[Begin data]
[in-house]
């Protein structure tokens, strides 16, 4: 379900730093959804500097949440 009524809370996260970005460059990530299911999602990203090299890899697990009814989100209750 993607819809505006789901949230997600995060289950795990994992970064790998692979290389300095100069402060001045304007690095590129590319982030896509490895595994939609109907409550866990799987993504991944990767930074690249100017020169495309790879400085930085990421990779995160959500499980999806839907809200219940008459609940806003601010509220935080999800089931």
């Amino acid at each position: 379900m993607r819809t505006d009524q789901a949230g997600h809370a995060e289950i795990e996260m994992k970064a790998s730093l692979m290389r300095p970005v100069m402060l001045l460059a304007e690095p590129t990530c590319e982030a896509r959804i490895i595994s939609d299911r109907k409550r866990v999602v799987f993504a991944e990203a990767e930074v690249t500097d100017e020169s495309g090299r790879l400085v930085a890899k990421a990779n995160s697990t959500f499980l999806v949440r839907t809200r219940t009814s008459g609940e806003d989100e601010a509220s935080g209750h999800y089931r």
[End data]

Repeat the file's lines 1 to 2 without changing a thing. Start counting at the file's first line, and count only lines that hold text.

[in-house]
């Protein structure tokens, strides 16, 4: 379900730093959804500097949440 009524809370996260970005460059990530299911999602990203090299890899697990009814989100209750 993607819809505006789901949230997600995060289950795990994992970064790998692979290389300095100069402060001045304007690095590129590319982030896509490895595994939609109907409550866990799987993504991944990767930074690249100017020169495309790879400085930085990421990779995160959500499980999806839907809200219940008459609940806003601010509220935080999800089931």